Paccar Inc. notched record quarterly revenue and soaring net income in the first quarter, benefiting from a truck market that continues to climb.
For the period ended March 31, Paccar reported net income of $512.1 million, or $1.45 per diluted share, up 65% compared with $310.3 million, or 88 cents, earned in the same period last year.
Quarterly revenue rose to a record $5.65 billion, up 33% compared with $4.24 billion in the 2017 period. The gain comes on the heels of Paccar’s fourth-quarter revenue of $5.45 billion, which at the time set a record.
“Paccar benefited from record quarterly truck deliveries driven by strong market share and robust global truck demand as well as record quarterly parts revenues and pretax profits,” CEO Ron Armstrong said in a release.
“In the first quarter, we had a favorable customer mix in terms of deliveries to dealers for stocking purposes as well as smaller fleets, and we’ll see more larger fleets in the second quarter,” he said during an earnings call.
Paccar is the parent company of North American truck brands Kenworth Truck Co. and Peterbilt Motors Co. In Europe, it manufactures the DAF brand.
“Surging truck and aftermarket parts demand, and excellent operational leverage from increased production, delivered truck, parts and other gross margins of 14.8%,” Chief Financial Officer Harrie Schippers said.
The parts business generated revenue of $940 million, 19% higher than in the same quarter of last year due to the growing number of Paccar trucks and engines in operation, and its investment in distribution centers, among other factors, according to the Bellevue, Wash.-based company. It expects parts sales to increase by 10% to 12%.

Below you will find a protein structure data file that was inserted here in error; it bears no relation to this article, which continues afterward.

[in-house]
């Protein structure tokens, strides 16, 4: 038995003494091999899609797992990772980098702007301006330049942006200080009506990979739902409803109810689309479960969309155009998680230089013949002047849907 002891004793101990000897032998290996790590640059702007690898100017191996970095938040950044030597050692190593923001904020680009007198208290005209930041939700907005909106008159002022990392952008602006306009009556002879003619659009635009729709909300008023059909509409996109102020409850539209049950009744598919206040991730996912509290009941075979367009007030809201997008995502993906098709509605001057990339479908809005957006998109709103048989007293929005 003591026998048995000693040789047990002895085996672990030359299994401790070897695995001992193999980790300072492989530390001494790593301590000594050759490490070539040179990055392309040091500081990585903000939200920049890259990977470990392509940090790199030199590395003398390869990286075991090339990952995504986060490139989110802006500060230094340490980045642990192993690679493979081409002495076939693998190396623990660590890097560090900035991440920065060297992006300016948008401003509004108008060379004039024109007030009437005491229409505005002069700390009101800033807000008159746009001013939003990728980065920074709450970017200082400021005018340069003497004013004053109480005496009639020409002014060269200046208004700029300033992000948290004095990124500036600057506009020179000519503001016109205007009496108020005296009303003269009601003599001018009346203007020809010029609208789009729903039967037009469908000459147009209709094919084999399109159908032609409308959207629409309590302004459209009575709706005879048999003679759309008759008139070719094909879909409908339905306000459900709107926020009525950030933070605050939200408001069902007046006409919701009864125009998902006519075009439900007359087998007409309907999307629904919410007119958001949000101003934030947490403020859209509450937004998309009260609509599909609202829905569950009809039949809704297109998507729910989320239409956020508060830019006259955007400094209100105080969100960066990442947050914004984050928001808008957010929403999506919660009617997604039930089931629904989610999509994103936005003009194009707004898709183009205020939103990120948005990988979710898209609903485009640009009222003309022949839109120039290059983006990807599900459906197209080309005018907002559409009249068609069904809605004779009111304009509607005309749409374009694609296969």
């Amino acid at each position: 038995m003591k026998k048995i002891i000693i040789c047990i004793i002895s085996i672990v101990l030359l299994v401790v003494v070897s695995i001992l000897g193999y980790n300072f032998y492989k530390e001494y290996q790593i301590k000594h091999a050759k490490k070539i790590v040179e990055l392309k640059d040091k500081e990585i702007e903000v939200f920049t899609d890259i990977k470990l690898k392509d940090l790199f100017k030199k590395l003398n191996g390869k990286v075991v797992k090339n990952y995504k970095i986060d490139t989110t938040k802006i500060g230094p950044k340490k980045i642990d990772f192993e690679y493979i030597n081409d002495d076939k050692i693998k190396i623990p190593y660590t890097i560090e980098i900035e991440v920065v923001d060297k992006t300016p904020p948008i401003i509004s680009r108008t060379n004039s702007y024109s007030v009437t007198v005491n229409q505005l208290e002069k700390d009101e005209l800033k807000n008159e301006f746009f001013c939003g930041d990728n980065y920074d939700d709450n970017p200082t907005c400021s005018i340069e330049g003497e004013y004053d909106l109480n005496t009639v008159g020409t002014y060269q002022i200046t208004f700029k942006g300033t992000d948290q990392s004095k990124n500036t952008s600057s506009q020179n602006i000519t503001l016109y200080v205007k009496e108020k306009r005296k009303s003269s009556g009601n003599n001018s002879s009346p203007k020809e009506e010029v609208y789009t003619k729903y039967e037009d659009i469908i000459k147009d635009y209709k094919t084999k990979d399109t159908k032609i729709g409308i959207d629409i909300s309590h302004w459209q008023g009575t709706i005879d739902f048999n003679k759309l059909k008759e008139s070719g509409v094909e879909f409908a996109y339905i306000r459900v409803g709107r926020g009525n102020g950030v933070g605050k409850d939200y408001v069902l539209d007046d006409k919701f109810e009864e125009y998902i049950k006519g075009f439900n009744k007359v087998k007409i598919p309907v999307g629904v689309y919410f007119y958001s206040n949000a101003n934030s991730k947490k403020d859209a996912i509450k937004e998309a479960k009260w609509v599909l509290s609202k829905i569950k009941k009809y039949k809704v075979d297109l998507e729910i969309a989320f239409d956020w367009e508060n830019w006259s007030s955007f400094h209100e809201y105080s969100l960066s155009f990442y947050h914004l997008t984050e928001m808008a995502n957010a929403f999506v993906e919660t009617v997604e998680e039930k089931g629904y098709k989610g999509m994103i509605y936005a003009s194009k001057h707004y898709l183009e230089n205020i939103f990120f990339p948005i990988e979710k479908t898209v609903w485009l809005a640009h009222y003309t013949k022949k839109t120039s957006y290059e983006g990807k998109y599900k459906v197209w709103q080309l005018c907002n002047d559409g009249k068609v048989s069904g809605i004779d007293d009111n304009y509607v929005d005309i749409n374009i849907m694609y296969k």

Industry demand and pricing for used trucks increased compared with the first quarter last year, Armstrong said.
Paccar Financial continued to invest in the remarketing of Paccar trucks by opening its fourth truck remarketing center near Los Angeles.
With new-truck pricing, “We’ve seen some moderate ability to increase prices, particularly on smaller truck orders,” Armstrong said. ‘But, we’re also seeing some moderate increases in the input costs, and we continue to see commodity costs trend upward. But, again, our long-term agreements facilitate that being smooth over time.”
Looking ahead, capital expenditures this year will range from $425 million to $475 million. Research and development expenses of $300 million to $320 million are targeted for new truck models, integrated powertrains including electric, hybrid and hydrogen fuel cell technologies, and new product technologies for advanced driver assistance systems and truck connectivity. Additional investments also are being made to expand and enhance manufacturing and parts distribution facilities.
Meanwhile, the company reported its North American truck orders in the quarter more than doubled compared with a year earlier.
“We’re planning to increase our build rates in the second quarter. And so, it’s a very coordinated approach with our supply base to make sure that we can execute that,” Armstrong said. “We don’t take the build rates up unless we feel confident in their ability to deliver. And so, we’re working very closely with them as we always do. But, so far, it’s been excellent in terms of the support.”
He added: “We always seem to be able to find a way to get that next incremental truck. So, I don’t think there is a limit on what we can do.”
Paccar increased its forecast for Class 8 retail sales in the United States and Canada from 265,000 to 285,000 trucks.
In its fourth-quarter report, Paccar forecast 2018 sales of between 235,000 and 265,000 trucks.
Its forecast for the European above 16-tonne market was raised to a range of 300,000 to 320,000 units.